By Aman Ullah

According to the news report of Daily Star Dhaka, dated: 2019-08-21, the UN Refugee Agency interviewed the 3,450 Rohingyas cleared for return by the Myanmar government. The engagement, officially called an intention survey, is a key part of the voluntary return of the refugees. The survey conducted in Shalban Refugee Camp, Teknaf from 9:00am in the presents of the Refugee Relief and Repatriation Commissioner (RRRC) officials.

Bangladesh authorities have set up two transit camps — one on the banks of the Naf river near Keruntali of Nayapara in Teknaf and the other near Ghumdhum border area of Naikkhangchhari in Bandarban.

The Rohingyas who agree to return will be first taken to the transit camp and then to Myanmar border, where the Myanmar authorities will receive them at their first transit centre.

Foreign Minister AK Abdul Momen yesterday said both Bangladesh and Myanmar were ready to resume the repatriation of Rohingyas to their homeland and the two countries would try to resume the repatriation in a small scale from tomorrow. Only a few days ago, at Harvard University the FM emphasized that the Rohingyas will return voluntarily only when they feel that the conditions on the ground in Myanmar’s Rakhine State are appropriate and favorable.

Moreover, the Bangladeshi foreign secretary also recently told that, “Repatriation [of Rohingyas] is always on the table. It can start anytime”.

However, the core questions remain still are that; Is Myanmar really prepared for the repatriation of these refugees who will go back from tomorrow? Are the conditions on the ground in Myanmar’s Rakhine appropriate and favorable for their return?

It is clear from all independent accounts that the ground conditions are not yet ripe for repatriation. There still no environment of conducive that pave the way for the voluntary, safe and dignified return of these refugees.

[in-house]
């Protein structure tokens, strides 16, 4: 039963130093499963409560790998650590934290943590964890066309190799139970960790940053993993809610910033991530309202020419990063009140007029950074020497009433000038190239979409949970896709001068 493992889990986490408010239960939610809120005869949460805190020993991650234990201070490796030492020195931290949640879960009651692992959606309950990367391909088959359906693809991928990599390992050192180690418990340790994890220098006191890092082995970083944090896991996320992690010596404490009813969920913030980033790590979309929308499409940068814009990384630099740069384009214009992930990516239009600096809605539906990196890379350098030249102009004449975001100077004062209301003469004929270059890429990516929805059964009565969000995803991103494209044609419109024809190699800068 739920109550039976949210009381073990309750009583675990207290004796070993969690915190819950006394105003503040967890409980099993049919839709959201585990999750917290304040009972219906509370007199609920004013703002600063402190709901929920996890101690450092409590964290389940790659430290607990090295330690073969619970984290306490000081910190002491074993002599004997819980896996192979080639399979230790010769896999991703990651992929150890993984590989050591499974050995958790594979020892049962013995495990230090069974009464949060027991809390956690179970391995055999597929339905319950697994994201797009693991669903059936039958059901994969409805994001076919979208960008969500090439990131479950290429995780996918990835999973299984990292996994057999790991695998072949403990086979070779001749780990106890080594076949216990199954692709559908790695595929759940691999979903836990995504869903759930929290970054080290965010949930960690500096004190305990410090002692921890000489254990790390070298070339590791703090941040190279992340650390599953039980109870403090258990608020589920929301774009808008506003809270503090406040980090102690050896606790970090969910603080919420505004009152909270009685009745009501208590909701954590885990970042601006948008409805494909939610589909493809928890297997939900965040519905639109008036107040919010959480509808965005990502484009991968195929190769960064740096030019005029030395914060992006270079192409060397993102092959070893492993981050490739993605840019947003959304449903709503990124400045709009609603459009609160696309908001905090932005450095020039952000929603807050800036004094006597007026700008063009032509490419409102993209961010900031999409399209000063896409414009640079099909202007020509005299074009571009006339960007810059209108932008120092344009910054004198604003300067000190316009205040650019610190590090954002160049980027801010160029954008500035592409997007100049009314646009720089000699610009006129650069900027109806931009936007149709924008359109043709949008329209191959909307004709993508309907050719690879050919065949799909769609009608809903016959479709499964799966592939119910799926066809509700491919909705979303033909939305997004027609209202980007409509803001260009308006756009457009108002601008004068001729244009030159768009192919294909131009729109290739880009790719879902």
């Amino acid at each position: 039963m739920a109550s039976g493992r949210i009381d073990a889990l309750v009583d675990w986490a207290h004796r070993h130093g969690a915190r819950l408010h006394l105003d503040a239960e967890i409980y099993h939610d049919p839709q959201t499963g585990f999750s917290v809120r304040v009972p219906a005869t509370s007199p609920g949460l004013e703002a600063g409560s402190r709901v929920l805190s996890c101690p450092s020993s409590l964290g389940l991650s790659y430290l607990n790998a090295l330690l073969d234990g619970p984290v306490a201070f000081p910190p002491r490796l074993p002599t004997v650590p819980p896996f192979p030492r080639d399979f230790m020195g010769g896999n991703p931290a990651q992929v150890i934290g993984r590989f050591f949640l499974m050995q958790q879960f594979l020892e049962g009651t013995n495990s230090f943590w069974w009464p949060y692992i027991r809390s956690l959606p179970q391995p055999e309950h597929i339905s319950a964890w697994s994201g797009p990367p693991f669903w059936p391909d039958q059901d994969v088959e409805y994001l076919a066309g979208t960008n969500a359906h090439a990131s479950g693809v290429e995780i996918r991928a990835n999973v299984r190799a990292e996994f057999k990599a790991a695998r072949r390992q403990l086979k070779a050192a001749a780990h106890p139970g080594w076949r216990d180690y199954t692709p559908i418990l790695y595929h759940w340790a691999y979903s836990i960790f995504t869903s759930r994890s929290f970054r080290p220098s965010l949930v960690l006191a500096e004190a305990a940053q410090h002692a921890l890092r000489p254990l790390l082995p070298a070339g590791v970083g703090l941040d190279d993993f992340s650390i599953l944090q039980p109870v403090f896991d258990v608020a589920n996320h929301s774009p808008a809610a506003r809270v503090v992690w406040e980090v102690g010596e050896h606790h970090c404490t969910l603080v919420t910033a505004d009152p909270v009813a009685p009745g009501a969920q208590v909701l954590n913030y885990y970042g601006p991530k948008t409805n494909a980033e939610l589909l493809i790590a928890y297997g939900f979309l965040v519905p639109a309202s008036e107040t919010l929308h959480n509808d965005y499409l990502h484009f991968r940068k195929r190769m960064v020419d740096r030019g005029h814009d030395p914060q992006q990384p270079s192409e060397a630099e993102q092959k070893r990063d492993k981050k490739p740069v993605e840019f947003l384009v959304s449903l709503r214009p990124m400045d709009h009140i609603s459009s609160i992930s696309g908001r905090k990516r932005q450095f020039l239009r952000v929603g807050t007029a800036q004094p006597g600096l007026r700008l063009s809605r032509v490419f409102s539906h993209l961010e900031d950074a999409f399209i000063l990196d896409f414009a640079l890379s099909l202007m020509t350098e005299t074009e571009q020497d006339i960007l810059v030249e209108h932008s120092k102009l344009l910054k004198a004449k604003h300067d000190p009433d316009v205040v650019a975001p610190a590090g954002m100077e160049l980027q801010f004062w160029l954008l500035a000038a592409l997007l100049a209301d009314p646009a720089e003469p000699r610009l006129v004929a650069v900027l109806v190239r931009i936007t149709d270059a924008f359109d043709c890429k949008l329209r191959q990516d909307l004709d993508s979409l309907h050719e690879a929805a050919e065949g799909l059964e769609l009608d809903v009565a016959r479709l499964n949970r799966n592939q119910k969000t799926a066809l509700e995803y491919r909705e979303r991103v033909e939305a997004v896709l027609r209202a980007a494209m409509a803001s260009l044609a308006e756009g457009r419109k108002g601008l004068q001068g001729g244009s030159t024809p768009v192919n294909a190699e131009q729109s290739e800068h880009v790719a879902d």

According to Dr Abdullah Shibli, a think-tank in Boston, USA, there is three elements essential for what the Vatican News termed as “Conducive environment and conditions for repatriation”. First, the Rohingyas must be given some form of reassurance regarding their most fundamental demand, i.e. recognition and citizenship. Secondly, the Rohingya refugees now living in Bangladesh need to feel a sense of security about the camps set up by the Myanmar authorities. Finally, the Rohingyas require assurance and guarantees that they will be received well by the local communities and provided all the support and material assistance they need to get back to where they had left off two years ago, before being driven out by the marauding armed forces and their henchmen in Myanmar.
Moreover, Médecins Sans Frontières (MSF) yesterday said it sees no solution in sight for Rohingyas, very little progress has been made to address the lack of legal status for the Rohingya in the region, or to address the underlying causes of Rohingyas’ exclusion in Myanmar.

The Rohingya were excluded from a 1982 citizenship law that bases full legal status through membership in a government-recognized indigenous group. The Myanmar government considers the Rohingya illegal immigrants from Bangladesh, effectively rendering the ethnic group stateless. They have in recent decades been subject to mounting targeted state exclusion and persecution, it said, adding that, two years ago, news of Myanmar’s campaign of violence against Rohingyas dominated the headlines.

A recently published analysis by an Australian Strategic Policy Institute (ASPI) shows that Myanmar has so far initiated minimal preparation for a return of more than half a million refugees. The ASPI report backed up by new satellite imagery conclusively shows that the Rohingya settlements in Rakhine, which were burned, damaged or destroyed in 2017, are still uninhabitable and inhospitable. Some of the settlements have been taken over by the armed forces and converted into administrative and military facilities. The report also critically assessed the readiness of several “repatriation sites” or “relocation sites” proposed by Myanmar to house the returning Rohingyas.

The research team collaborated with UNOSAT, a technology-intensive programme delivering imagery analysis and satellite solutions to relief and development organizations.

UNOSAT data identified 392 Rohingya settlements that were burned, damaged, or destroyed during the 2017 crisis. Of these, more than 320 show no signs of reconstruction, and least of all, residential construction needed for the returnees to feel “at home” once they go back. At least 40 percent of the affected settlements have been razed. In addition to the UNOSAT data, the study identified at least 58 settlements which have been subject to new demolition in 2018. Separate to these 58 settlements, satellite imagery shows demolition has occurred in other settlements in 2019.